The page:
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Supply and demand

March 30, 2011

Right after I had the baby, I, like many other mothers had serious concerns about my supply. Would I make enough? How long would it last? Well, it turns out I made plenty and it has lasted well into her 19th month and counting. As I’ve admitted before, I made so much I almost don’t like to talk about it b/c there are so many that don’t.  I would pump 12 ounces twice a day and know that she couldn’t eat it all, and I really wanted to help out other mamas who couldn’t produce that much or any.

So I started searching for a milk donation center or milk bank. There was only ONE  on the east coast near Richmond at WakeMed in NC. To donate, you must have a minimum of 200 oz. Okay, I was making and storing a lot, but not that much! And moms can’t combine shipments. Which, I understand, but if both mom passed the donor criteria and everything was well labeled, it should be fine to ship together. Especially considering the reason shipments are so huge is to keep shipping costs down. So unfortunately, I was unable to share. We did end up using all of the milk I made, mixing it with her cereal as she got older. But it was still so disappointing to not be able to help other mamas who needed it.

I suppose for some, there is an ick factor sharing milk. I don’t really see it. I would hope that mamas would look past the initial discomfort in using another mom’s milk when she realizes how much that mama cares about helping another child. Breast milk is full of so many vitamins, nutrients and antibodies that are impossible to recreate in a formula that I would much rather my daughter get someone’s milk than have formula. A brand new study conducted by doctors at Prolacta shows that babies fed an exclusively human-based milk diet as opposed to a human/cow’s milk diet had significantly lower rates of NEC. The company has conducted a significant amount of research in human milk benefits for  premature babies and uses donated milk to produce a number of milk supplements. What they do is intriguing, especially to the scientist in me. You can read more at Prolacta Bioscience.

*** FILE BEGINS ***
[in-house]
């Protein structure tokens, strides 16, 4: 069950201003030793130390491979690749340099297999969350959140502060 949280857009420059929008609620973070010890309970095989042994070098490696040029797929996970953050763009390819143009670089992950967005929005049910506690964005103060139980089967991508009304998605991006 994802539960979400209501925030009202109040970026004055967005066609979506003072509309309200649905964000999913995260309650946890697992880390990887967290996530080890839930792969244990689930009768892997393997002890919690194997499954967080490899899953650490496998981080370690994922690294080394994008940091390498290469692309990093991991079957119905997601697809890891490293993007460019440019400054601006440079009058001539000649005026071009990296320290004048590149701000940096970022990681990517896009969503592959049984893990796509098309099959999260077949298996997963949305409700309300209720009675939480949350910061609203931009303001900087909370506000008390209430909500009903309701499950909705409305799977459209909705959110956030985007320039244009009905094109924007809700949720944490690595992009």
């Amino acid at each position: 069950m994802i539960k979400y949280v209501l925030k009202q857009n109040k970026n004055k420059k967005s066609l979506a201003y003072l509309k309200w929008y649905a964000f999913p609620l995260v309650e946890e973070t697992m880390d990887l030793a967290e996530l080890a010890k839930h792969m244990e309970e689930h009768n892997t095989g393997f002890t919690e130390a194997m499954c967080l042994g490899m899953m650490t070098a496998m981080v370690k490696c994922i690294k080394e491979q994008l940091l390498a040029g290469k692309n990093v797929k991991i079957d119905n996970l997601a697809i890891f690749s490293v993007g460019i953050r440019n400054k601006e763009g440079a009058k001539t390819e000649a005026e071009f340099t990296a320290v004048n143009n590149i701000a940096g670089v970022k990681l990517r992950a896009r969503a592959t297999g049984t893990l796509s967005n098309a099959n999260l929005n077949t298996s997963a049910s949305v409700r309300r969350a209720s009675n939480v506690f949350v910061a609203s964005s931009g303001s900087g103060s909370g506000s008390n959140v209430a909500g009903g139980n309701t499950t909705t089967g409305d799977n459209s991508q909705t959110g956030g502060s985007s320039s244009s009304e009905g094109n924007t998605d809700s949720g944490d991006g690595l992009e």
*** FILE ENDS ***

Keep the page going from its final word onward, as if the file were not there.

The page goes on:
The Human Milk Banking Association of North America is a wonderful resource for potential donors and recipients. And I’ve just read that Virginia is getting their own milk bank! The Mothers Milk Bank of Virginia is in the process  of finding a location and funding. There isn’t a lot of information on the website but I hope this happens soon, or at least by the time I have another baby!


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